I have always had a love for horses. I remember when I was a little girl and I loved to get books about horses from the library. They enchant and amaze me. I have had some experience with them but not much. I've had a few riding lessons and lived in close proximity to horses when I was young. I had free rein to ride them bare back and spend time with them. I have some questions about them and went online recently to answer these and thought perhaps readers here would be interested in the answers I found.
1. Why do horses lie down?
If a horse feels comfortable somewhere they will lay down. They are animals and can be seen as prey by other wild animals so unless the horse feels at ease in their surroundings they won't lay down. They love to itch their backs and roll in the dusty dirt. It is only bad for a horse to be in a laying position if they are experiencing collic since it is a blockage usually and being down isn't going to help this at all. However, if they are not showing signs of colic they should be fine. Laying down is relaxing and at times in the wild you may see one lying down and another one standing on watch until it's their turn.
2. Do horses laugh?
I have often seen horses with their lips peeled back and it looks like they are laughing. Actually a horse has an organ in their nasal cavity called the voneronasal organ. This usually happens more with stallions and has to do with the brain's sexual behavior center. It is used in deciphering the pheromones a mare emits. A horse may do this if you are wearing perfume or lotion on your hands. What you are seeing is basically when the male horse is checking out the females urine to see if she is in heat.
3. How do horse communicate?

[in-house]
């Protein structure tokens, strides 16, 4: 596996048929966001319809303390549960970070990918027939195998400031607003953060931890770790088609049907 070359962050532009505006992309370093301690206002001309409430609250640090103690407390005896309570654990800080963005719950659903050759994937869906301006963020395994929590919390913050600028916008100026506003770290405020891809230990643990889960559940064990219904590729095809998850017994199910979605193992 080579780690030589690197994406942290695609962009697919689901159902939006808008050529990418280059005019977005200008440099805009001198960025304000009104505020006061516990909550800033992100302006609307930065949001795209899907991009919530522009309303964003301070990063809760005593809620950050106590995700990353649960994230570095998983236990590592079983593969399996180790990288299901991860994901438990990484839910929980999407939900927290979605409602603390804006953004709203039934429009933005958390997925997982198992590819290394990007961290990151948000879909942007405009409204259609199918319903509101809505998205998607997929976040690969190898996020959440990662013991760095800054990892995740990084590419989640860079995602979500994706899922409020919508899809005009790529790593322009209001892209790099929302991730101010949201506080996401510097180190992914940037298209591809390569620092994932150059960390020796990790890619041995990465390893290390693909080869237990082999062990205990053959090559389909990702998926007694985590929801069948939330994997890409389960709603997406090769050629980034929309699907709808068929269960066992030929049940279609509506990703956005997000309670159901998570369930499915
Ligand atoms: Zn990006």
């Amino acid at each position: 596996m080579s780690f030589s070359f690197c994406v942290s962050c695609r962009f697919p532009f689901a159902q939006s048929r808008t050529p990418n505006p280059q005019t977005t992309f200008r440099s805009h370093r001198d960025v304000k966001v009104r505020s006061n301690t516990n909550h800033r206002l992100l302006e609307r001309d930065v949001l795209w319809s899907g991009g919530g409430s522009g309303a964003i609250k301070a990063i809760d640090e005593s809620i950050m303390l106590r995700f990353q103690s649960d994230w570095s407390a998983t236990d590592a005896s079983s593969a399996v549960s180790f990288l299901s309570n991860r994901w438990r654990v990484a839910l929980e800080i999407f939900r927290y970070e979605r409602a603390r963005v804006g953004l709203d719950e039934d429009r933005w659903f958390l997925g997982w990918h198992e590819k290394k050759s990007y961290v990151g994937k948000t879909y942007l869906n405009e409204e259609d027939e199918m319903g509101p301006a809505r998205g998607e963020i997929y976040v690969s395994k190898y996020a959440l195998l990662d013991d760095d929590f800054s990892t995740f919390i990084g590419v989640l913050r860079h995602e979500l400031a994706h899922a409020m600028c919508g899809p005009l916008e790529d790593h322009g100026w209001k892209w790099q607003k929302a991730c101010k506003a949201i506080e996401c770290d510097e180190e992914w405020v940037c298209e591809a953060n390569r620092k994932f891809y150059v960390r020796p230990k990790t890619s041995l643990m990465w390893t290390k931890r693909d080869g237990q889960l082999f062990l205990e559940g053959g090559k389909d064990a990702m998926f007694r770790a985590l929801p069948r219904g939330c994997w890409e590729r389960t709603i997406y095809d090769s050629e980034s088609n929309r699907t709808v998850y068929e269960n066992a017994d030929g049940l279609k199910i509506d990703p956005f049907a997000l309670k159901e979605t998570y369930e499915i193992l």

A horse communicates through body language. A dominant horse will raise it's head with it's chin up and ears folded back to get another horse to move. The dominant animal may also bite another on the hindquarters or shoulder to get them to move. They may also push them. The horse also uses its tail to communicate fear or excitement. The tail hidden between their legs means fear. They will raise their tails when excited. A spinning tail means they are mad or annoyed. Pinned back ears mean they are frustrated.
4. Do horses have tempers?
If a horse has had good horsemanship and good training there shouldn't be a problem. Sometimes a horseman doesn't know that they actually may need to go back to the basics and reteach the horse. Especially if you have a new horse. Timing and balance come into play here. A frustrated animal may seem to have a temper but it may just be lack of understanding on the horseman's behalf.
5. How old is the average age for a horse?
It seems that the fifties are the average age for horses. One named Shayne in Brentwood, UK is said to be the oldest horse on record although he doesn't have a valid birth certificate. He was brought to the Remus Memorial Horse Sanctuary in 2007 and is in his fifties.
The title of oldest living horse in the world was held by a Welsh/Arab named Badger from Pembrokeshire, Wales. He died at age 51, in 2004.
I hope that the answers I've found to these questions will start a conversation and open some awareness. Horses are wonderful animals and I think we need to really understand them to enjoy them fully.